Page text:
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Thread: Ripping Vinyl

  1. #1

    Ripping Vinyl

    I decided to add a digital version of my entire LP collection to my Roon/Qobuz library. Using Roon, I have tagged the digital version of each album available in Qobuz so now I can easily play the "album" without getting up from my chair. Very convenient actually! In the process of tagging my albums, I have found that there are about 25 albums from my LP collection that are not available in Qobuz. I am thinking of converting those 25 albums to digital. Several of those albums are very old with terrible surface noise plus clicks and pops everywhere.

    Many years ago I converted my cassette collection to digital. I connected my cassette deck to an ADC via RCA and then connected the ADC to my computer via USB. I used Audacity to manipulate the digital files and to perform cleaning and noise removal. The transfer came out great, but of course it was not a high-resolution transfer given the quality of my cassettes. Looking at videos in YouTube, it looks as if Audacity is still the way to go.

    I may even try to rip my best quality LPs (45RPM, 180g, $$$$) and then compare how the ripped digital versions sound compared to the originals. I would need to explore which ADC to use for that. It has been so long since I did the cassettes that I am sure that there are much better ADC options available today.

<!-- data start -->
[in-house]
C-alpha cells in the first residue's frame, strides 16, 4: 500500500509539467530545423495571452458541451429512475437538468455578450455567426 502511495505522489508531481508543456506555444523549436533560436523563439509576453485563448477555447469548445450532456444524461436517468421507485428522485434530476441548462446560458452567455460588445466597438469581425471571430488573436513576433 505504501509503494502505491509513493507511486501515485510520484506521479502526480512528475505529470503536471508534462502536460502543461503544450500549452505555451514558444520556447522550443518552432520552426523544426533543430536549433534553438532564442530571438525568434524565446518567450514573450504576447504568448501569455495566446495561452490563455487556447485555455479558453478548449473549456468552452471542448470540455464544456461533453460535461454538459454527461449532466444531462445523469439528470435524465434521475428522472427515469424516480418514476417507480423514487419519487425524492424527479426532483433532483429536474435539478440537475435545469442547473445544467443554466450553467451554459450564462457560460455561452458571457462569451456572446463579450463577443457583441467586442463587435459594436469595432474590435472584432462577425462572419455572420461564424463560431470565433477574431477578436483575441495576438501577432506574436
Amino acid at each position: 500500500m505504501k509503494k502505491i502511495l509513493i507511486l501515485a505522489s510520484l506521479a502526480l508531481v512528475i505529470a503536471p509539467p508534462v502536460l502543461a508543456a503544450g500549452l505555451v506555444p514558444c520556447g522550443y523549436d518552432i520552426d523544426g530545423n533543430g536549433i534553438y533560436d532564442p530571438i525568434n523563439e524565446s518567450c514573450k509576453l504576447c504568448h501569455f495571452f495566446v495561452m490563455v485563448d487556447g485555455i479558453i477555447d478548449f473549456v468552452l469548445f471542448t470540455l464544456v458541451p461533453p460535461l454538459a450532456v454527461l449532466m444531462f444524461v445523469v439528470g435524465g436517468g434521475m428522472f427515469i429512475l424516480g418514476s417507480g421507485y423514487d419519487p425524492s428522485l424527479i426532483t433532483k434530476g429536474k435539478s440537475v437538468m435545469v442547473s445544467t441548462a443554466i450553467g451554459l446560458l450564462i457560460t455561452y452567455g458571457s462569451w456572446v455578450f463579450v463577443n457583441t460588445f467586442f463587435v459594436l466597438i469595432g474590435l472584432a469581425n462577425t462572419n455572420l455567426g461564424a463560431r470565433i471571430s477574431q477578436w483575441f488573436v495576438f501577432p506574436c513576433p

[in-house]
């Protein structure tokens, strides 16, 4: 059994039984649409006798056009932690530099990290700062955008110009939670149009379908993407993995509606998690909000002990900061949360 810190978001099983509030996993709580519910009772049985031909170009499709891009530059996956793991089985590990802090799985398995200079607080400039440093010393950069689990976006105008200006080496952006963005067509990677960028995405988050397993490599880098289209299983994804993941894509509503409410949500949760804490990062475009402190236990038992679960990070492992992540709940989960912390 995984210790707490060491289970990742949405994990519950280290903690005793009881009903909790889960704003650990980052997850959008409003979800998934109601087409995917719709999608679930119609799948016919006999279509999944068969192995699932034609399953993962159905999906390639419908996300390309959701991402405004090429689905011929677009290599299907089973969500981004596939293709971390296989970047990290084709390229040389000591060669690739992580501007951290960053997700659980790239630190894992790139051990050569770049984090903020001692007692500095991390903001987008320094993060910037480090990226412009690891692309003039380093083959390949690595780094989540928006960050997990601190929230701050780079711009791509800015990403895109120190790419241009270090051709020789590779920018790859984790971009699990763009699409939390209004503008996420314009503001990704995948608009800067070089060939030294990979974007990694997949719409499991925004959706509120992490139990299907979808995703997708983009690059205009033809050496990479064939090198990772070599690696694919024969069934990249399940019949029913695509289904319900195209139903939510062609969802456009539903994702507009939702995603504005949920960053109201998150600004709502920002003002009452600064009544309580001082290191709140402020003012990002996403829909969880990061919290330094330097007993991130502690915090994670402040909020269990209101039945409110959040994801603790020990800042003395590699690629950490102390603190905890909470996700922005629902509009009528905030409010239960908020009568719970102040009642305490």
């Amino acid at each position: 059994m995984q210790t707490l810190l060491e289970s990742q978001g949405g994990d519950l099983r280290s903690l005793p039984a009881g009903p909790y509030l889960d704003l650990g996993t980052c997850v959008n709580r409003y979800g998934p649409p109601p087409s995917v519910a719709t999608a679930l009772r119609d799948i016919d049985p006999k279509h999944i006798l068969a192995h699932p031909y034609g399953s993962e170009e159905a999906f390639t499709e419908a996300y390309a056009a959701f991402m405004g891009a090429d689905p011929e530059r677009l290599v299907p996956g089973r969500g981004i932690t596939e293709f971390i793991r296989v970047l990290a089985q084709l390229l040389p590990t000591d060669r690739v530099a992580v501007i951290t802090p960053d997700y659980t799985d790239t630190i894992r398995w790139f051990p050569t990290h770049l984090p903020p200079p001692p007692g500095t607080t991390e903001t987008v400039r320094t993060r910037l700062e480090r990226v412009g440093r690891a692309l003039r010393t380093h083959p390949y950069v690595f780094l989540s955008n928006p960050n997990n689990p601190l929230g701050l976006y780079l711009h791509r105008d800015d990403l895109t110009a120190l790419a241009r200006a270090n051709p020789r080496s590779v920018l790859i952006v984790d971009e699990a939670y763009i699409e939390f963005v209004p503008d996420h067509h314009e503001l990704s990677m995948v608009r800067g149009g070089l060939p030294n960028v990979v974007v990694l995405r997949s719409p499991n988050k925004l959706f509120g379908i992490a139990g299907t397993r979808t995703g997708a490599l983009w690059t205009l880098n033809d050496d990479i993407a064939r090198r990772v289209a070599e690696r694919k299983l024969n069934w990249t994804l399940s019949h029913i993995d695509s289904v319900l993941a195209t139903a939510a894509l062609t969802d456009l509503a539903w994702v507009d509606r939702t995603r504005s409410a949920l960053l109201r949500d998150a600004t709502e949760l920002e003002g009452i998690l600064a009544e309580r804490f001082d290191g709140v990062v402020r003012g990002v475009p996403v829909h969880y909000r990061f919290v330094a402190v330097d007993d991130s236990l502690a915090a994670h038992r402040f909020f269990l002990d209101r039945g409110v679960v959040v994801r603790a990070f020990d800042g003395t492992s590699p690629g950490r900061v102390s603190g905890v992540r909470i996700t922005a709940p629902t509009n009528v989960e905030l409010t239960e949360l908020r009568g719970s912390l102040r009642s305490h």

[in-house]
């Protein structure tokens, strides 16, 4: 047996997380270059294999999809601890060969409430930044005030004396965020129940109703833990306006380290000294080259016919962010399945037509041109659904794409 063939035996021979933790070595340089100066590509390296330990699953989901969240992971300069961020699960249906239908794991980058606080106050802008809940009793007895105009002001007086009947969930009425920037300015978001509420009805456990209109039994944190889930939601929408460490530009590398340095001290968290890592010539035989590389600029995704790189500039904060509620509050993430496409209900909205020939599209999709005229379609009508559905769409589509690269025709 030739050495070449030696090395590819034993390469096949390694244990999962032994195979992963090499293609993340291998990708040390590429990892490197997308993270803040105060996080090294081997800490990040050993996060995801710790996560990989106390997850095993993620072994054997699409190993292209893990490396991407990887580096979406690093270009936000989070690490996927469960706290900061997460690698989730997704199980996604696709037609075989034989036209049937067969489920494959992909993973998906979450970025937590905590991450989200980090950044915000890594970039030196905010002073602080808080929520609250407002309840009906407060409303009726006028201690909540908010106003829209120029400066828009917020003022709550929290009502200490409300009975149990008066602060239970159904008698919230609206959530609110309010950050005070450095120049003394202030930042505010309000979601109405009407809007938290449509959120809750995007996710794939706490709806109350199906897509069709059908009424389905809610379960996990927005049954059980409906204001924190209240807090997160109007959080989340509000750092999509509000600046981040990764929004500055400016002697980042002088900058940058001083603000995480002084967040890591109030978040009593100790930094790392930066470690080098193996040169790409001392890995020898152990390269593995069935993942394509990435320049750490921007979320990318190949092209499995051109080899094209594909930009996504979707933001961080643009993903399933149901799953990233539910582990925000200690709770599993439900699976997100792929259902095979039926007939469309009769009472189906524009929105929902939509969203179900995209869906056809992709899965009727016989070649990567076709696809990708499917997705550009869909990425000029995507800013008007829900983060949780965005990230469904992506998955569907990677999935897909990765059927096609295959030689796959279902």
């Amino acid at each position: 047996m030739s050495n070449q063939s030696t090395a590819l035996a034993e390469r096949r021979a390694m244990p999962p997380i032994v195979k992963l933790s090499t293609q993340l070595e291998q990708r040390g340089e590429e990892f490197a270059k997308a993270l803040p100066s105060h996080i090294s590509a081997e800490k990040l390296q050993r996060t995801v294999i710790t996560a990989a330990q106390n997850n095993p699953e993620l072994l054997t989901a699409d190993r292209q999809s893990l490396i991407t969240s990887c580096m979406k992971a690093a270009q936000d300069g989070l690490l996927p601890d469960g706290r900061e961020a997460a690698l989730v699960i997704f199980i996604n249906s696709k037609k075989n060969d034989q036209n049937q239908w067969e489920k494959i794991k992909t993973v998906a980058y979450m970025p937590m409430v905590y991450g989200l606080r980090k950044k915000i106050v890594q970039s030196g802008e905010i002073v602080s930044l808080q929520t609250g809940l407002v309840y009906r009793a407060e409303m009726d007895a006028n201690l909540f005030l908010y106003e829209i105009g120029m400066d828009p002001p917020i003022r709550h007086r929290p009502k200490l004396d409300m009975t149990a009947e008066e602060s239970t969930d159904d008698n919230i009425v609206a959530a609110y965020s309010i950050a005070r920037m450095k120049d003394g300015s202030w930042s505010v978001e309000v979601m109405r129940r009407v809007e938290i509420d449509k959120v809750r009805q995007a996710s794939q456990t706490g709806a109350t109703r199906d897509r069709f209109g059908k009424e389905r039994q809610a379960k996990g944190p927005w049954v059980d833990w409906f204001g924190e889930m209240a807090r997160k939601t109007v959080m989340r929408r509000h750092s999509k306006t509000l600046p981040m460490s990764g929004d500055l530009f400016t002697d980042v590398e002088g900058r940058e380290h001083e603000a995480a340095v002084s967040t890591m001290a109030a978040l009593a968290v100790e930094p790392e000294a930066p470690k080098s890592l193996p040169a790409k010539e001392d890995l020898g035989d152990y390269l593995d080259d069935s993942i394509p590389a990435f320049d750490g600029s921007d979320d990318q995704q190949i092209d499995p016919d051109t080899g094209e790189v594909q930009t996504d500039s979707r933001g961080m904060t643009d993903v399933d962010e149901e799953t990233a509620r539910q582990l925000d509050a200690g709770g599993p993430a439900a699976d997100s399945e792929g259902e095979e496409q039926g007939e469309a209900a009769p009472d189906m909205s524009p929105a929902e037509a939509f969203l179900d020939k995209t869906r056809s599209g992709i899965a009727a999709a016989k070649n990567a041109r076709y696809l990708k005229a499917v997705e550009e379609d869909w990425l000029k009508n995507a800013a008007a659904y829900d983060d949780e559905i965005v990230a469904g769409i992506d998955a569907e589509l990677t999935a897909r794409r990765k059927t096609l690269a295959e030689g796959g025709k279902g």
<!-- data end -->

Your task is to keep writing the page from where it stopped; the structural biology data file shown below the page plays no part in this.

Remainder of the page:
Anyone here has done analog to digital ripping lately? Which ADC did you use?

  2. #2
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    Re: Ripping Vinyl

    Cool. Iíve wanted to try the Sweet Vinyl products.


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  3. #3
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    Re: Ripping Vinyl

    I think there are two routes you could go here: a casual less expensive USB audio interface or a moderately-priced to expensive higher quality professional audio interface (still USB). The most popular inexpensive interface is probably the Focusrite Scarlett line at a few hundred dollars. The professional interfaces are going to start around $1500. If you go with a pro interface, you will probably want to try and match the sound character of the brand/model to the sound character you are aiming for.